Paul Kruse had an irresistible sales pitch. He told his investment clients that their principal investment would be totally safe. They could expect annual returns between 10 and 15 percent. In other words, watch your money grow, risk free. Sounds great, right? If only it’d been true. Paul’s scheme robbed people of their life’s savings, but his plan ground to a halt when his assistant, Amy Weatherford, got suspicious. The feds had plenty on Paul, but he didn’t go down easy. From the comfort of his prison cell, he hatched a violent plan that would make him a free man.
Then Brandi tells us the story of Anthony Curcio. Anthony has always been smart. He’s always been a planner. But he hasn’t always used those skills for good. In 2008, Anthony had an expensive drug habit and a busted real estate business. He needed a lot of money, and he knew just where to get it. Over the course of several months, Anthony made a meticulously detailed plan to rob a Brink’s armored car. His plan was so thought-through, it’s hard to believe he got caught.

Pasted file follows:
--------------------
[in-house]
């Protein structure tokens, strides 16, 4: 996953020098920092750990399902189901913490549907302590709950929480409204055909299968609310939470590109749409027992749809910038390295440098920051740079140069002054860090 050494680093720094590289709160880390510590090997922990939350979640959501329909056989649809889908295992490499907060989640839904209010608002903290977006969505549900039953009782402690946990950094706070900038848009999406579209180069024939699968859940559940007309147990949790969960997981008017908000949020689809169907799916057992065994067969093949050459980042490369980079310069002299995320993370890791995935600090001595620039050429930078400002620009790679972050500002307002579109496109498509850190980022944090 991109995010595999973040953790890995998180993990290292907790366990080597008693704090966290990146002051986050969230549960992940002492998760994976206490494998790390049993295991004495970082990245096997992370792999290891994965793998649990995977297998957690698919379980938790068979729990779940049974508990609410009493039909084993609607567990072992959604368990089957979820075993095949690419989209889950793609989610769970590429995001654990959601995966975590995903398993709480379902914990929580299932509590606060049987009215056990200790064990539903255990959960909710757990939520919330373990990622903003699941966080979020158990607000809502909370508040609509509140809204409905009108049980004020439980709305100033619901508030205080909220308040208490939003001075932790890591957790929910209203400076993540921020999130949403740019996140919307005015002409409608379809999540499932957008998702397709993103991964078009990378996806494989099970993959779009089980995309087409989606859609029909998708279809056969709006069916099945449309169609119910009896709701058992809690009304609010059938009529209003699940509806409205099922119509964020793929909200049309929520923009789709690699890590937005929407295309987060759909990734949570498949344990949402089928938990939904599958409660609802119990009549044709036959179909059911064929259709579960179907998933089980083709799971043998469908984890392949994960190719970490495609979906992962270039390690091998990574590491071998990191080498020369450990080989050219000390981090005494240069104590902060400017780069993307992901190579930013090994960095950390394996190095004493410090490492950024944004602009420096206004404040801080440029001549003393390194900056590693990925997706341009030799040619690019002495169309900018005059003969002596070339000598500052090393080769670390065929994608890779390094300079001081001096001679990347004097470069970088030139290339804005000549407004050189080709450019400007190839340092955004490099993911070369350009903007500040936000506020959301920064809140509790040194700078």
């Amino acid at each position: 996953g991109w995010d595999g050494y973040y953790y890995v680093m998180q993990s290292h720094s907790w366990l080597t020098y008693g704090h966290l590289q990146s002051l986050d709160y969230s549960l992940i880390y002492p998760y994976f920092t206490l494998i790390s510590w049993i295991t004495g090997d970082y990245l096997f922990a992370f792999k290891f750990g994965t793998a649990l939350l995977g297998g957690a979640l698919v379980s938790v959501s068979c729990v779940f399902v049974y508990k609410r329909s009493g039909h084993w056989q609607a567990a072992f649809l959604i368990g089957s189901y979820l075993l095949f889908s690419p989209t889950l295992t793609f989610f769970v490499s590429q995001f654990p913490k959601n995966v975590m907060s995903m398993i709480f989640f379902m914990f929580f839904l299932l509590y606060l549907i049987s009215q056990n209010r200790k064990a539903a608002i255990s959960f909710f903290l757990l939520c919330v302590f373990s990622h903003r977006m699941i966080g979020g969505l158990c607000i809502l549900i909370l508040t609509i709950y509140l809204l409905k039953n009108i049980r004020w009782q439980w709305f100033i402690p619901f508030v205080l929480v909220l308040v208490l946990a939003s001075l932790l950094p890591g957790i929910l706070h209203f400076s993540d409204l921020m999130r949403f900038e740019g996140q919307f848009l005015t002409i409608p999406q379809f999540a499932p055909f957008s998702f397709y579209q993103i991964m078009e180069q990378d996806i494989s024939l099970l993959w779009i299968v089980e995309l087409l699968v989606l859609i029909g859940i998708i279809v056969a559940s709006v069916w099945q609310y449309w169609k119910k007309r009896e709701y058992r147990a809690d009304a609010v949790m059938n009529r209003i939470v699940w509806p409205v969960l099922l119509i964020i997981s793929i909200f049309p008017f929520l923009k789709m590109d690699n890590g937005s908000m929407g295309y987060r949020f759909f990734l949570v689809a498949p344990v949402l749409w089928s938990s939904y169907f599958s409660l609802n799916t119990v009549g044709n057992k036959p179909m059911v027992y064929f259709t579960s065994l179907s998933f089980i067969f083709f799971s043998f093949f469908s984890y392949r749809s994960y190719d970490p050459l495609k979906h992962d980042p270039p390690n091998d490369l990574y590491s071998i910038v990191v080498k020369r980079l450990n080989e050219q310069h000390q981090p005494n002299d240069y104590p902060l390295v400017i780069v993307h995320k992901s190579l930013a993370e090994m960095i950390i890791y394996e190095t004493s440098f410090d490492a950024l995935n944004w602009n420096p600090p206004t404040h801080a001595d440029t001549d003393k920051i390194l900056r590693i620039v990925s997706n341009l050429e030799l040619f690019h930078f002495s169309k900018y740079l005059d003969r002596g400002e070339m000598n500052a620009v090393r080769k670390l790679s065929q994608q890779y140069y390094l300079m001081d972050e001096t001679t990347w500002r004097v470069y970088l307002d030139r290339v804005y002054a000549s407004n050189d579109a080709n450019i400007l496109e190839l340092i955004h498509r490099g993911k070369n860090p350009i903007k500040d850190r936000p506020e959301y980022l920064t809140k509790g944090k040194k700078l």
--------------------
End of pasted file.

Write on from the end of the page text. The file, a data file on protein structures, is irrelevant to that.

And now for a note about our process. For each episode, Kristin reads a bunch of articles, then spits them back out in her very limited vocabulary. Brandi copies and pastes from the best sources on the web. And sometimes Wikipedia. (No shade, Wikipedia. We love you.) We owe a huge debt of gratitude to the real experts who covered these cases.
In this episode, Kristin pulled from:
American Greed, “A Mother’s Costly Revenge”
“Greed Report: How to blow the whistle on your boss– and live to tell about it,” CNBC.com
“Jacksonville con man who tried to hire hitman sentenced to 30 years in prison,” The Florida Times-Union
In this episode, Brandi pulled from:
“Out of Prison, Real-Life Thomas Crown Looks Back on Almost-Perfect Heist” by Brooke Stangeland, ABC News
“How an Idaho football player became a bank robber” by Martin Rogers, USA Today
“6-year sentence in robbery with getaway inner tube” by Ian Ith, The Seattle Times
“Anthony Curcio” wikipedia.org